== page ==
Ferguson’s fourth consumer protection, antitrust lawsuit against Google in the last three years
OLYMPIA — Attorney General Bob Ferguson announced today he will partner with the U.S. Department of Justice (DOJ) and a bipartisan group of eight state attorneys general in an antitrust lawsuit aimed at breaking up Google’s monopolization of online display advertising.
Website producers rely on ad revenue to support open access to a variety of content across the web. Newspapers, for example, depend on online advertising as an important source of revenue. Google’s dominance of the online display advertising market has allowed it to funnel more business through its services, resulting in websites earning less and advertisers paying more.
“Fewer advertising dollars reach website publishers — because of higher ad tech fees and less efficient advertising matches — meaning those publishers have fewer resources to create content for internet users,” the lawsuit states. Newspapers have seen that play out in plummeting revenue. According to a report from the Washington state Joint Legislative Audit and Review Committee report showed that state newspaper revenue declined by approximately 30% between 2015 and 2020.
“An open marketplace encourages competition and creativity,” Ferguson said. “When Google muscles in and dominates the market, everyone loses — except Google. Ending Google’s illegal monopolization of online display advertising is a bipartisan issue.”
DOJ’s lawsuit outlines how companies buy and sell online ads in enormous volumes and in fractions of a second. Online advertisers and website publishers use highly sophisticated, automated tools to get their advertisement on a computer screen of the most likely prospective buyer. Website publishers in the United States sell more than 5 trillion digital display advertisements each year, which amounts to more than 13 billion advertisements every day.
The industry developed tools to automate the process between two key groups: website publishers and advertisers. When a user on the internet opens a webpage with ad space to sell, the tools almost instantly match a website publisher with an advertiser looking to promote its products or services to an individual user.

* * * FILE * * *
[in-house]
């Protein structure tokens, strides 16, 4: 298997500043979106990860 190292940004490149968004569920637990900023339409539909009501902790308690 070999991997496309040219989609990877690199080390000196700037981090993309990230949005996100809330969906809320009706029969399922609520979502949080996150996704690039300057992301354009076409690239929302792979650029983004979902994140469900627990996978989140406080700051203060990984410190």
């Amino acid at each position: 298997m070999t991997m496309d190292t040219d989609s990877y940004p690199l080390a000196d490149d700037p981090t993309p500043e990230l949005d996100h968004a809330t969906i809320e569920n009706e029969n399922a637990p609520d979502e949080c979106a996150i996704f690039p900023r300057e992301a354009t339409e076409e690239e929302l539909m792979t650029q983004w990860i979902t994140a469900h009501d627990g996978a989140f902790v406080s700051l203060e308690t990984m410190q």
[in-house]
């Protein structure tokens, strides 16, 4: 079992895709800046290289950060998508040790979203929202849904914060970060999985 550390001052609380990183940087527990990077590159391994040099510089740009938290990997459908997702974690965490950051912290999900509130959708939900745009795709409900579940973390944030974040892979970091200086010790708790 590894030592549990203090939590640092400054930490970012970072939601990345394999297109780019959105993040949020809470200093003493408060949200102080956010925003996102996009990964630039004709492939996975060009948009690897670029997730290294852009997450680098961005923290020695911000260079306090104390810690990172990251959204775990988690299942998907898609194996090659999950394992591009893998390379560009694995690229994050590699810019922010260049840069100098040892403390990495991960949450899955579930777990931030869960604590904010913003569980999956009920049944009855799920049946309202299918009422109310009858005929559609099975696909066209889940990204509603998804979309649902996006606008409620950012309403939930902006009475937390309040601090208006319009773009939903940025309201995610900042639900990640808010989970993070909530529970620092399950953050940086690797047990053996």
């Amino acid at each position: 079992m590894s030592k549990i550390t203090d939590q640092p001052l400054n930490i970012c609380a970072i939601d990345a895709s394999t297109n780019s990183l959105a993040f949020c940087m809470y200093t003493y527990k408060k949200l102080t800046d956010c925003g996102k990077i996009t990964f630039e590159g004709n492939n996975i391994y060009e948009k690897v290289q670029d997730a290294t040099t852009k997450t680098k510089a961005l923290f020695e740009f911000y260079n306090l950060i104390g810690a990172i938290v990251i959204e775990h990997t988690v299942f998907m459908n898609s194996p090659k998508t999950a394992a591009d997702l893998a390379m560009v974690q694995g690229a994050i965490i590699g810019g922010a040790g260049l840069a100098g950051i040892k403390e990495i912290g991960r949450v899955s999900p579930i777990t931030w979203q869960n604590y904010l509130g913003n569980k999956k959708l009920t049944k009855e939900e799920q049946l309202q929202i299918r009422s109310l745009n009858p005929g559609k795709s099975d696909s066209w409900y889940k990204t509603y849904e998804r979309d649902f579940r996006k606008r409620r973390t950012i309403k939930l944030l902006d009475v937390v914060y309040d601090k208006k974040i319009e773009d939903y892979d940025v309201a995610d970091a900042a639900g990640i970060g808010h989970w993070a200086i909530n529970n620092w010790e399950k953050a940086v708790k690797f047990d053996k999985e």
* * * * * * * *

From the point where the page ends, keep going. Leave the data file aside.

The DOJ lawsuit, filed on Jan. 24 in the U.S. District Court for the Eastern District of Virginia, asserts Google violated the Sherman Antitrust Act’s prohibitions against monopolization after a 2008 acquisition of an online advertising company named DoubleClick that was a dominant company in online advertising — controlling 60% of the market share. Federal regulators allowed the purchase at the time because they believed enough alternatives existed that there would still be competition.
However, one year after Google purchased DoubleClick, Google launched its own branded advertising tools and made DoubleClick available only to advertisers who used its internal ad buying tools. Google used exclusive agreements with other tech companies, purchased other competing online advertising technologies and forced advertisers and website publishers to use only Google’s products. This suppressed competition and allowed Google to dominate the online advertising market.
The DOJ lawsuit asserts Google’s market share for publisher ad servers soared from 60% in 2008 to 90% by 2015, and that dominance continues through present day. It asserts Google keeps 30 cents of every dollar in advertising that passes through the marketplace it now controls.
The lawsuit asserts Google currently controls:
- The technology used by nearly every major website publisher to offer advertising space for sale;
- The leading tools used by advertisers to buy that advertising space; and
- The largest ad exchange that matches publishers with advertisers.
Even Google’s own executives questioned whether the company controlled too much. One Google digital advertising executive asked, “[I]s there a deeper issue with us owning the platform, the exchange, and a huge network? The analogy would be if Goldman or Citibank owned the NYSE.”
Due to Google’s monopolization of advertising, website creators earn less and advertisers pay more than they would in a competitive market. The federal lawsuit asserts Google’s anticompetitive conduct in the online advertising marketplace has suppressed alternative technologies and hindered their adoption by publishers, advertisers and rivals. It seeks a breakup of Google’s advertising platforms and injunctive terms to end Google’s dominance of online ad marketplaces.
The attorneys general from California, Colorado, Connecticut, New Jersey, New York, Rhode Island, Tennessee and Virginia filed the lawsuit with the DOJ.
Prior legal cases against Google
In January 2022, Ferguson filed a lawsuit against Google for using a number of deceptive and unfair practices to obtain users’ “consent” to be tracked. Google deceptively led consumers to believe they have control over how their location data is collected and used. As a result of Google’s internal policies, it is nearly impossible for users to stop the company from collecting their location data.
In July 2021, Ferguson filed an antitrust lawsuit as part of a bipartisan coalition of 37 attorneys general against Google for using anticompetitive practices to insulate its app distribution service, Google Play Store, from competition.
In December 2020, Ferguson partnered with a bipartisan coalition of 38 attorneys general to file a federal antitrust lawsuit against Google. The lawsuit asserted that Google illegally leveraged its dominance of online search and search advertising markets, which is a separate issue from online display advertising.
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